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Home > News > Report

Padma awards' ceremony to be get-together of old friends

January 27, 2007 12:36 IST

When President A P J Abdul Kalam presents the Padma awards for 2007 in the glittering Durbar Hall of Rashtrapati Bhavan, for Prime Minister Manmohan Singh it will be like a reunion of old friends -- he hasn't met so many of his friends at one place for so long!

By and large, the philosophy guiding those who have been selected for the awards appears to have been to award secular, liberal, left-leaning individuals. Social activist Teesta Setelvad, academic Mushirul Hasan and educationist Saiyeda Hameed fall in this category.

But there are many on the list who have interacted with Manmohan Singh during his days as an academic. Economic historian and Professor of Indian History and Civilisation, Oxford, Tapan Raychaudhuri's work on the British encounter with India suggests that it had a catalytic effect: that Europe changed very little from it but it triggered a massive transformation in India.

Raychaudhuri's thesis is that this encounter cannot be viewed merely in terms of dominance and subordination. Raychaudhuri and Manmohan Singh's paths met not just at Oxford but also at the Delhi School of Economics. Raychaudhuri has been honoured with a Padma Bhushan.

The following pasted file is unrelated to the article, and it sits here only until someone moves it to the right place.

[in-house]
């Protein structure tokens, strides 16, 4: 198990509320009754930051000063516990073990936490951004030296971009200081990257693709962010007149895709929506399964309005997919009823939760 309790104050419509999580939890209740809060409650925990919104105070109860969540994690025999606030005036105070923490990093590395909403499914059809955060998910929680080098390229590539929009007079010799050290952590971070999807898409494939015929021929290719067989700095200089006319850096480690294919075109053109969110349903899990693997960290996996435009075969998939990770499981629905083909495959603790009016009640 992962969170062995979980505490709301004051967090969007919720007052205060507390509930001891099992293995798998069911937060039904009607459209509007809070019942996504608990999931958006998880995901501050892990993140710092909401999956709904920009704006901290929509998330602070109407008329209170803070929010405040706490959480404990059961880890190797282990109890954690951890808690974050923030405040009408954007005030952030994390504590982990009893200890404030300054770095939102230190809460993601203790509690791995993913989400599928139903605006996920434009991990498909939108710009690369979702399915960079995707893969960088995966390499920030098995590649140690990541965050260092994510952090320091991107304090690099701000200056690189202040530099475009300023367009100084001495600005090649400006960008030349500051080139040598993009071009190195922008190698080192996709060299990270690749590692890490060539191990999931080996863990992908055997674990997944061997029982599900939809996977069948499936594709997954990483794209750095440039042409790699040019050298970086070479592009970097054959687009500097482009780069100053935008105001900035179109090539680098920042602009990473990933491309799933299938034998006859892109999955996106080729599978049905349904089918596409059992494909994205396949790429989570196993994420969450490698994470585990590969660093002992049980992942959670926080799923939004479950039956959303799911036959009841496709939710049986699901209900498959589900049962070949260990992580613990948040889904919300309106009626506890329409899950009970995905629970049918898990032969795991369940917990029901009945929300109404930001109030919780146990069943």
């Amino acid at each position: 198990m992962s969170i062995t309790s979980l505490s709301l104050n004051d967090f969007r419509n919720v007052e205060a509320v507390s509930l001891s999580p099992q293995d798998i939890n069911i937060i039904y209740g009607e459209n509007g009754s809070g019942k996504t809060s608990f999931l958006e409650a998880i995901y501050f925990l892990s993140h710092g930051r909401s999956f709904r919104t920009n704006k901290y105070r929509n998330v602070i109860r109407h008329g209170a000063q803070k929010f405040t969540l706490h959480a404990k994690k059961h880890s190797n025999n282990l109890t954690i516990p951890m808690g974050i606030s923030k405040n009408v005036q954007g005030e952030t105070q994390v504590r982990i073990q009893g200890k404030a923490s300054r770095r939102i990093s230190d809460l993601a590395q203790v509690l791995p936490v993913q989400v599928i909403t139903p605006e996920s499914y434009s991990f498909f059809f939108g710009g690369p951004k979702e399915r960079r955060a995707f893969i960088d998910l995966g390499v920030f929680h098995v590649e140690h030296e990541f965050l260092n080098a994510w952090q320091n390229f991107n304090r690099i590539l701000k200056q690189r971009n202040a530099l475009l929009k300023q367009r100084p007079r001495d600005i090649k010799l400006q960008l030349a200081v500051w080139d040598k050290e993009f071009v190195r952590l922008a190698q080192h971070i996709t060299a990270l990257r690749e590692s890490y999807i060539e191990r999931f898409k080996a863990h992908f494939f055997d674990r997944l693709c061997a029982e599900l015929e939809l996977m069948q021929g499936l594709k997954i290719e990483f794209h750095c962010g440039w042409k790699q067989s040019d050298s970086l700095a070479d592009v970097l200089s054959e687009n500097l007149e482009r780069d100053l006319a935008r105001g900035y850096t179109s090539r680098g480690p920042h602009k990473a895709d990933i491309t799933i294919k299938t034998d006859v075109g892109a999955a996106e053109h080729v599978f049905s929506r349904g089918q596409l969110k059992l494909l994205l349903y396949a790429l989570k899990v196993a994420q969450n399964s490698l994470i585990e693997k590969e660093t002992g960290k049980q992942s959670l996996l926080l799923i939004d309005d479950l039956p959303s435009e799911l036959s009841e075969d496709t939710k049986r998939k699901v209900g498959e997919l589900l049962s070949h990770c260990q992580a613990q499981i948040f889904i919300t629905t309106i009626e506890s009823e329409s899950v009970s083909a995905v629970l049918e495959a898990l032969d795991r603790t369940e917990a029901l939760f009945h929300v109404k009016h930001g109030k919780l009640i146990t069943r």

Dr Raja Chelliah, who has been given a Padma Vibhushan is another old friend of Manmohan Singh. He was Singh's single most important adviser on tax reform when he became finance minister in 1991.

TN Srinivasan, Samuel C Park Jr, Professor of Economics at the Economic Growth Centre, Yale University, who has got a Padma Bhushan, has also been Singh's associate but has not hesitated to criticise governments for excessive control of India's economy - indeed he has written a whole book on the issue called Economic Policy and State Intervention.

The several issues addressed in this book relate to the concept and measurement of income, growth, population, redistribution, production relations in agriculture, and economic structures, as well as India as a nuclear power, the role of the state and the relationship between democracy and the market.

Jeffrey Sachs has been awarded a Padma Bhushan. Described as the "the world's best known economic" by Time magazine, Sachs' work is both admired and built upon. About his work, Sachs says, "Extreme poverty can be ended not in the time of our grandchildren but our time. Book and man are brilliant, passionate, optimistic and impatient," said a reviewer.

Other relationships will also be rediscovered when the awards are given. Recipient of the Padma Vibhushan V Krishnamurthy will have an occasion to slap on the back, A Sivasailam, of the Amalgamated Group and N Mahalingam of the Sakthi Group, both of whom have got the Padma Bhushan -- all three belong to Tamil Nadu and have built industrial empires.

Whether the grand old man of India's automobile industry, O Suzuki of Suzuki Motor Corporation, will be able to attend the ceremony will be interesting. More so, as Sivasailam's son in law Venu Srinivasan has been locked in a battle with Suzuki, which has been eyeing his TVS group with interest for several years.

True, the father of Public Interest Litigation in India, PN Bhagwati, will be handed a Padma Vibhushan and his brother JN Bhagwati will have to wait for his turn. But he will be in the same room as Jeffrey Sachs.


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